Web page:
This is an oft-cited "unusual law", e.g. from The Sun:

IN FRANCE it is illegal to name a pig Napoleon, almost 200 years after his death.

Experts say the odd law exists because ­calling a pig after the emperor would insult a head of state.

The best explanation I found is that it was once illegal to offend the head of state. This law changed very recently (emphasis mine):

Being rude to the French president is no longer an offence after parliament amended legislation dating back to 1881 in favour of freedom of speech.

Previously any rude remark risked a fine and criminal conviction for "offending the head of state". But the change was pushed through after criticism from the European court of human rights.

However, this doesn't make much sense:

  • If the law dates back to 1881, then it didn't exist during Napoleon's reign.
  • As far as unusual laws go, calling a pig after the head of state being illegal sounds just as unusual as calling it Napoleon, so it's odd a non-existent unusual law would become more well-known than a real one along the same lines.
  • Why a pig specifically? I imagine naming other farm animals (e.g. a donkey) after the head of state would be equally (in)offensive.

Was there ever a law that would make some pig names illegal in France?

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    You could call it Napoleon Baconparts. What a missed opportunity...
    – Graham
    Commented Jul 5, 2019 at 19:45
  • 1
    I have heard the same about Adolf and horses in Germany during the Hitler regime.
    – d-b
    Commented Jul 6, 2019 at 16:13
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    1881 was not even the rule of Napoleon III, who died in 1873 (after being captured by the Prussians in 1870). In 1881 France had as president Jules Grévy and he was part of what was considered a "leftist" faction at the time. It's quite improbable they would have had much deference for Napoleon's name/memory. Commented Oct 24, 2019 at 11:19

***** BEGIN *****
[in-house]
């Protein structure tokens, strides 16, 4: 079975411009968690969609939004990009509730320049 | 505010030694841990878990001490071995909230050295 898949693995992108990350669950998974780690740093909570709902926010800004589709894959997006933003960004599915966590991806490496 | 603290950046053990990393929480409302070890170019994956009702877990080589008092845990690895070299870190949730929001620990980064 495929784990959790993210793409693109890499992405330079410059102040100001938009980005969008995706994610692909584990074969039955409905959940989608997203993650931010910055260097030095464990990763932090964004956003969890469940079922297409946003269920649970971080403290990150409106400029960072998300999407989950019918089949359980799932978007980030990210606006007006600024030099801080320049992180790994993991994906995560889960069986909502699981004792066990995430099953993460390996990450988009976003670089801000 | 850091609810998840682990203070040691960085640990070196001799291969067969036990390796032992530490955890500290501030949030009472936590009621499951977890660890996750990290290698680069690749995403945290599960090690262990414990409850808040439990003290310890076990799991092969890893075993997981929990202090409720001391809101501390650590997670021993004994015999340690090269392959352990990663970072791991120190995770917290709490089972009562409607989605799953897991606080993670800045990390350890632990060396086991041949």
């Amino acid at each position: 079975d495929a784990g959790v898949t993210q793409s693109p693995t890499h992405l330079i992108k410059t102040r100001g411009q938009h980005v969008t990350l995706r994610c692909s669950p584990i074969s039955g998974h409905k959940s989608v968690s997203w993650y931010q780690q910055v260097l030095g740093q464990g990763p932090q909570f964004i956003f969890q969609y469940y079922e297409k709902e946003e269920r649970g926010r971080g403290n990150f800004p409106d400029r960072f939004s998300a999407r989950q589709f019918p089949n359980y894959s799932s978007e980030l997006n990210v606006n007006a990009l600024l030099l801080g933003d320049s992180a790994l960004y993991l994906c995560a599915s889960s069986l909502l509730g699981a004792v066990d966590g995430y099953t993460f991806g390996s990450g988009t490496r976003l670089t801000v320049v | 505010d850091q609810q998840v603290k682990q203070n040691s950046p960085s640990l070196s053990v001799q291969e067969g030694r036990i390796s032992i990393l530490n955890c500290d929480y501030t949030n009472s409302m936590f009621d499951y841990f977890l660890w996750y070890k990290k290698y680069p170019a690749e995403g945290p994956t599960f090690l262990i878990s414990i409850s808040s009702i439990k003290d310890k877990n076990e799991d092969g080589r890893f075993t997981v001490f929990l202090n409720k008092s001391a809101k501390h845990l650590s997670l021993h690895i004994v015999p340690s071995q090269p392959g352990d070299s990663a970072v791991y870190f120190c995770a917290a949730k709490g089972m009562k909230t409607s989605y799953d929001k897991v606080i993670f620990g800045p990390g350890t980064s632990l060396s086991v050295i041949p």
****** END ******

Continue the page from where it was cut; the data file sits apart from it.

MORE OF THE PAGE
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    Interestingly, lèse-majesté was apparently not serious enforced during the reign of Napoleon III historytoday.com/archive/art-l%C3%A8se-majest%C3%A9 Commented Oct 24, 2019 at 11:36
  • Even the penal code adopted during the last years of Napoleon I isn't very obviously prohibiting insulting the emperor. There are some articles (e.g. 222) punishing "outrage par paroles tendant à inculper leur honneur, ou leur délicatesse" against all public officials though. Naming a pig Napoleon might have fallen under that provision, but would have required a court decision/interpretation. Commented Oct 24, 2019 at 11:55

1 Answer 1


According to this article (French), there has never been such a law in French codes, but the rumor is persistent over time.

It seems that it all come from the censorship of George Orwell's Animal Farm, censored for its first publication in France in 1947; the pig originally named Napoléon was finally renamed Cesar.

In 1945, an Englishman, George Orwell, published The Animal Farm, a dystopian apologue in which farm animals revolted against men. And where a pig, allegory of Stalin, is called ... Napoleon. The first French edition of this book, by O. Pathé, dates from 1947. The publisher who agrees to publish it categorically refuses that a pig can be called Napoleon, as well as Gallimard, for the second edition; the pig Napoleon will bear the name of Caesar. It was not until the 1981 edition that the pig found its first identity. The "very old law" is actually an editor's veto, dating back to 1947.

  • 28
    I had no idea that Napoleon went by a different name for over 30 years. Very interesting find.
    – Wipqozn
    Commented Jul 5, 2019 at 12:45
  • 6
    Only in French editions, apparently. This character was still called "Napoleon" when I read it in the early 70's in the US. Commented Jul 7, 2019 at 14:39

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